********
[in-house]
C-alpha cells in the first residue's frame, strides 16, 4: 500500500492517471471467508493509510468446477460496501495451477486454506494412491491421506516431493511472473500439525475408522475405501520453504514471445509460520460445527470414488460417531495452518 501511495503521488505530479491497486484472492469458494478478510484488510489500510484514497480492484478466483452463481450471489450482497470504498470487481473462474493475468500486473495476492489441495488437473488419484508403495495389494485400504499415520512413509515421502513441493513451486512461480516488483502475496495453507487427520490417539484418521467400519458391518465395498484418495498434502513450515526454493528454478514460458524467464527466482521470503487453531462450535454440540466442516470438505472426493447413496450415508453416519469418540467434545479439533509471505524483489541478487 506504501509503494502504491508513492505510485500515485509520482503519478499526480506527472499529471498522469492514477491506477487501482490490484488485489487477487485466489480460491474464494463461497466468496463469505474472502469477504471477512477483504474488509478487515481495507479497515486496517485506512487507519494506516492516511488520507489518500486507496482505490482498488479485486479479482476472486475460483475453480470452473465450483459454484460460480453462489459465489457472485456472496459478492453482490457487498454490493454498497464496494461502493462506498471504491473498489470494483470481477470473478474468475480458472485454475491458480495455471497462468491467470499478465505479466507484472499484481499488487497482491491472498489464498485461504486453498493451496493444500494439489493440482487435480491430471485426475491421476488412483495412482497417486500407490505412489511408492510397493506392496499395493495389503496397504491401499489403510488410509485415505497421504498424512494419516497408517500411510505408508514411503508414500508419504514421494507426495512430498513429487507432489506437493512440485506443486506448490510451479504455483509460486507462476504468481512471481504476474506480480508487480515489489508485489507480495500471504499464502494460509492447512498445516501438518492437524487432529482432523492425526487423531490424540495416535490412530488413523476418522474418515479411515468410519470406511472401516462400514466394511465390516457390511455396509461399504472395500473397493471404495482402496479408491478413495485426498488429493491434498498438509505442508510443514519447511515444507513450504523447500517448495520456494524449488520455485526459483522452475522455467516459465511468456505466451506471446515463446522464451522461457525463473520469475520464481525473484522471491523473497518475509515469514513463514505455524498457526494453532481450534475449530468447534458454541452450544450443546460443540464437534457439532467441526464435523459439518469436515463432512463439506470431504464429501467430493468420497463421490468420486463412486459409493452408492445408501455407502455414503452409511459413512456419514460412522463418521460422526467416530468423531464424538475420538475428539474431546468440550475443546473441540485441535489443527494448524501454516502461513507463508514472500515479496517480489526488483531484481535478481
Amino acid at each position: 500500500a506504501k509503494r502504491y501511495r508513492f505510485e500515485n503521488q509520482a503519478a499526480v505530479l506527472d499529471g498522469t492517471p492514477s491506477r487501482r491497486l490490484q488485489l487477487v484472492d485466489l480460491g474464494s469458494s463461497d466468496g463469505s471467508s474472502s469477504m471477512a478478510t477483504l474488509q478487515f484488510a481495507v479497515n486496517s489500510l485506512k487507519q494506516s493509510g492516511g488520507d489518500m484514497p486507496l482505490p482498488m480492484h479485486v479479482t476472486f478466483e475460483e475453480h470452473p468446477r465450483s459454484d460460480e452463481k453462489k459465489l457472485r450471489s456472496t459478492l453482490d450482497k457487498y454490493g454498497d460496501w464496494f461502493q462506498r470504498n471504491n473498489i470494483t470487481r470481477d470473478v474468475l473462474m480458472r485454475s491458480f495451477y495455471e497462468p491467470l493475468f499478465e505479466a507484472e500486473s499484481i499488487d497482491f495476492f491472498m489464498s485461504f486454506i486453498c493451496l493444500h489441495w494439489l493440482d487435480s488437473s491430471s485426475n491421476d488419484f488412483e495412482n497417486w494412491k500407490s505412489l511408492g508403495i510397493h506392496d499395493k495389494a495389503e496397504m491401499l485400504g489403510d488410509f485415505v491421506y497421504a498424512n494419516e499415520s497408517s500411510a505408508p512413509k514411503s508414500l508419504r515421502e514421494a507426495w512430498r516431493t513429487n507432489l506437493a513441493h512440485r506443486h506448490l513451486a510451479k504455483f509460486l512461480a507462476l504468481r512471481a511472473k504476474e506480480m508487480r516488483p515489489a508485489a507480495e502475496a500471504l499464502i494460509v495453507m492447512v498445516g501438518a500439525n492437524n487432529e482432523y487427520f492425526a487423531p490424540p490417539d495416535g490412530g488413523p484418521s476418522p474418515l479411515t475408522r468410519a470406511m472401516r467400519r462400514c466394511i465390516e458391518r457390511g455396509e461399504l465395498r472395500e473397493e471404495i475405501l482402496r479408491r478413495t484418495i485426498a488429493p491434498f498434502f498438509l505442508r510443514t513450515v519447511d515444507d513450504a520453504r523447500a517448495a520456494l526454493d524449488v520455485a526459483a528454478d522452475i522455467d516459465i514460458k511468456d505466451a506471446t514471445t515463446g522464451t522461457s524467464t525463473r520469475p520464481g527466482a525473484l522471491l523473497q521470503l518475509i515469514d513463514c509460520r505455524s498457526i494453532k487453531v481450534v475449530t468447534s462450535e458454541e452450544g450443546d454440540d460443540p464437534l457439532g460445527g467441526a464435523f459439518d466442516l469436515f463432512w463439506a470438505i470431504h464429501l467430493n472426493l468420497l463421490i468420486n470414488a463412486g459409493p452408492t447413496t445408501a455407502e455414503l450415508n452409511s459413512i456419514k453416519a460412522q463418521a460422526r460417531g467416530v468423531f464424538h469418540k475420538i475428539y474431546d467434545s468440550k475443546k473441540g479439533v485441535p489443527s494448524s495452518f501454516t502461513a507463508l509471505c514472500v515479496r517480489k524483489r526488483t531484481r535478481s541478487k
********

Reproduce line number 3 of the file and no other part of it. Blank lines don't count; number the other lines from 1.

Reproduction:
Amino acid at each position: 500500500a506504501k509503494r502504491y501511495r508513492f505510485e500515485n503521488q509520482a503519478a499526480v505530479l506527472d499529471g498522469t492517471p492514477s491506477r487501482r491497486l490490484q488485489l487477487v484472492d485466489l480460491g474464494s469458494s463461497d466468496g463469505s471467508s474472502s469477504m471477512a478478510t477483504l474488509q478487515f484488510a481495507v479497515n486496517s489500510l485506512k487507519q494506516s493509510g492516511g488520507d489518500m484514497p486507496l482505490p482498488m480492484h479485486v479479482t476472486f478466483e475460483e475453480h470452473p468446477r465450483s459454484d460460480e452463481k453462489k459465489l457472485r450471489s456472496t459478492l453482490d450482497k457487498y454490493g454498497d460496501w464496494f461502493q462506498r470504498n471504491n473498489i470494483t470487481r470481477d470473478v474468475l473462474m480458472r485454475s491458480f495451477y495455471e497462468p491467470l493475468f499478465e505479466a507484472e500486473s499484481i499488487d497482491f495476492f491472498m489464498s485461504f486454506i486453498c493451496l493444500h489441495w494439489l493440482d487435480s488437473s491430471s485426475n491421476d488419484f488412483e495412482n497417486w494412491k500407490s505412489l511408492g508403495i510397493h506392496d499395493k495389494a495389503e496397504m491401499l485400504g489403510d488410509f485415505v491421506y497421504a498424512n494419516e499415520s497408517s500411510a505408508p512413509k514411503s508414500l508419504r515421502e514421494a507426495w512430498r516431493t513429487n507432489l506437493a513441493h512440485r506443486h506448490l513451486a510451479k504455483f509460486l512461480a507462476l504468481r512471481a511472473k504476474e506480480m508487480r516488483p515489489a508485489a507480495e502475496a500471504l499464502i494460509v495453507m492447512v498445516g501438518a500439525n492437524n487432529e482432523y487427520f492425526a487423531p490424540p490417539d495416535g490412530g488413523p484418521s476418522p474418515l479411515t475408522r468410519a470406511m472401516r467400519r462400514c466394511i465390516e458391518r457390511g455396509e461399504l465395498r472395500e473397493e471404495i475405501l482402496r479408491r478413495t484418495i485426498a488429493p491434498f498434502f498438509l505442508r510443514t513450515v519447511d515444507d513450504a520453504r523447500a517448495a520456494l526454493d524449488v520455485a526459483a528454478d522452475i522455467d516459465i514460458k511468456d505466451a506471446t514471445t515463446g522464451t522461457s524467464t525463473r520469475p520464481g527466482a525473484l522471491l523473497q521470503l518475509i515469514d513463514c509460520r505455524s498457526i494453532k487453531v481450534v475449530t468447534s462450535e458454541e452450544g450443546d454440540d460443540p464437534l457439532g460445527g467441526a464435523f459439518d466442516l469436515f463432512w463439506a470438505i470431504h464429501l467430493n472426493l468420497l463421490i468420486n470414488a463412486g459409493p452408492t447413496t445408501a455407502e455414503l450415508n452409511s459413512i456419514k453416519a460412522q463418521a460422526r460417531g467416530v468423531f464424538h469418540k475420538i475428539y474431546d467434545s468440550k475443546k473441540g479439533v485441535p489443527s494448524s495452518f501454516t502461513a507463508l509471505c514472500v515479496r517480489k524483489r526488483t531484481r535478481s541478487k